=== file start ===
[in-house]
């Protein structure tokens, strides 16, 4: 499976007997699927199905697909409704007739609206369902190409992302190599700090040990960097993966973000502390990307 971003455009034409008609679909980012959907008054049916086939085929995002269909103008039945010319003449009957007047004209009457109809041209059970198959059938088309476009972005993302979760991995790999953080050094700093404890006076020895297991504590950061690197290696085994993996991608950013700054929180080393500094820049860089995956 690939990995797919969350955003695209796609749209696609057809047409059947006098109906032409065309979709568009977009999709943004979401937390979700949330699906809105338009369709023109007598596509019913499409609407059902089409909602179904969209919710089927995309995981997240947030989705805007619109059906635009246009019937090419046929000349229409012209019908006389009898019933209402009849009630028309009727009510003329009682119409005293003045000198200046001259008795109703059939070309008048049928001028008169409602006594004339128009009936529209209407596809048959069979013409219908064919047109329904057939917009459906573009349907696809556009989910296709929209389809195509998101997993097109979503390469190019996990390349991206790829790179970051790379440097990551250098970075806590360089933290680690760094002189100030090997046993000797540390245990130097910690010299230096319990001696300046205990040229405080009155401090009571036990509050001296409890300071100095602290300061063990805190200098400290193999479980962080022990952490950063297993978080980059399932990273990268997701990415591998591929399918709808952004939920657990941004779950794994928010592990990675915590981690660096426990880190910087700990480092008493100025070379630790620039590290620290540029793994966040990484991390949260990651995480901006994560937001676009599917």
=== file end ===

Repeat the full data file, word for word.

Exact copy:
[in-house]
């Protein structure tokens, strides 16, 4: 499976007997699927199905697909409704007739609206369902190409992302190599700090040990960097993966973000502390990307 971003455009034409008609679909980012959907008054049916086939085929995002269909103008039945010319003449009957007047004209009457109809041209059970198959059938088309476009972005993302979760991995790999953080050094700093404890006076020895297991504590950061690197290696085994993996991608950013700054929180080393500094820049860089995956 690939990995797919969350955003695209796609749209696609057809047409059947006098109906032409065309979709568009977009999709943004979401937390979700949330699906809105338009369709023109007598596509019913499409609407059902089409909602179904969209919710089927995309995981997240947030989705805007619109059906635009246009019937090419046929000349229409012209019908006389009898019933209402009849009630028309009727009510003329009682119409005293003045000198200046001259008795109703059939070309008048049928001028008169409602006594004339128009009936529209209407596809048959069979013409219908064919047109329904057939917009459906573009349907696809556009989910296709929209389809195509998101997993097109979503390469190019996990390349991206790829790179970051790379440097990551250098970075806590360089933290680690760094002189100030090997046993000797540390245990130097910690010299230096319990001696300046205990040229405080009155401090009571036990509050001296409890300071100095602290300061063990805190200098400290193999479980962080022990952490950063297993978080980059399932990273990268997701990415591998591929399918709808952004939920657990941004779950794994928010592990990675915590981690660096426990880190910087700990480092008493100025070379630790620039590290620290540029793994966040990484991390949260990651995480901006994560937001676009599917």